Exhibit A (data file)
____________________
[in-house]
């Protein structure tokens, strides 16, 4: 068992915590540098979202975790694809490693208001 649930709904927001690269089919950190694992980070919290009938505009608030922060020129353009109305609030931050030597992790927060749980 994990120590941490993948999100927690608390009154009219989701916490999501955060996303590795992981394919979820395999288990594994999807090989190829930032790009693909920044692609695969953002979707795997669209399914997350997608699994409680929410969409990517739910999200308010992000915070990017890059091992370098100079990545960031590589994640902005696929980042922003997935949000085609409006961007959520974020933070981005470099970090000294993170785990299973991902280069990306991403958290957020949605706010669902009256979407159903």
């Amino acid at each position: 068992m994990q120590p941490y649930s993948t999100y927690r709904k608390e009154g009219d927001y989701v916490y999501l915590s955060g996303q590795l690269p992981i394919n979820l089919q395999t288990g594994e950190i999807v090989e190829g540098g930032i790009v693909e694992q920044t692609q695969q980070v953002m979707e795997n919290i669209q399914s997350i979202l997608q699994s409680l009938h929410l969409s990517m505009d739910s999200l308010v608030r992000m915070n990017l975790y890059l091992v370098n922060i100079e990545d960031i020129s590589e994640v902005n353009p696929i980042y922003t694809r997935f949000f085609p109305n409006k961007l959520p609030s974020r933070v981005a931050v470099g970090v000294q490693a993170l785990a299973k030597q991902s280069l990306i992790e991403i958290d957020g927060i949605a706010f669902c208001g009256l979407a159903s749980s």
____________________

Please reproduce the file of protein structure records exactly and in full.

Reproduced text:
[in-house]
């Protein structure tokens, strides 16, 4: 068992915590540098979202975790694809490693208001 649930709904927001690269089919950190694992980070919290009938505009608030922060020129353009109305609030931050030597992790927060749980 994990120590941490993948999100927690608390009154009219989701916490999501955060996303590795992981394919979820395999288990594994999807090989190829930032790009693909920044692609695969953002979707795997669209399914997350997608699994409680929410969409990517739910999200308010992000915070990017890059091992370098100079990545960031590589994640902005696929980042922003997935949000085609409006961007959520974020933070981005470099970090000294993170785990299973991902280069990306991403958290957020949605706010669902009256979407159903």
């Amino acid at each position: 068992m994990q120590p941490y649930s993948t999100y927690r709904k608390e009154g009219d927001y989701v916490y999501l915590s955060g996303q590795l690269p992981i394919n979820l089919q395999t288990g594994e950190i999807v090989e190829g540098g930032i790009v693909e694992q920044t692609q695969q980070v953002m979707e795997n919290i669209q399914s997350i979202l997608q699994s409680l009938h929410l969409s990517m505009d739910s999200l308010v608030r992000m915070n990017l975790y890059l091992v370098n922060i100079e990545d960031i020129s590589e994640v902005n353009p696929i980042y922003t694809r997935f949000f085609p109305n409006k961007l959520p609030s974020r933070v981005a931050v470099g970090v000294q490693a993170l785990a299973k030597q991902s280069l990306i992790e991403i958290d957020g927060i949605a706010f669902c208001g009256l979407a159903s749980s």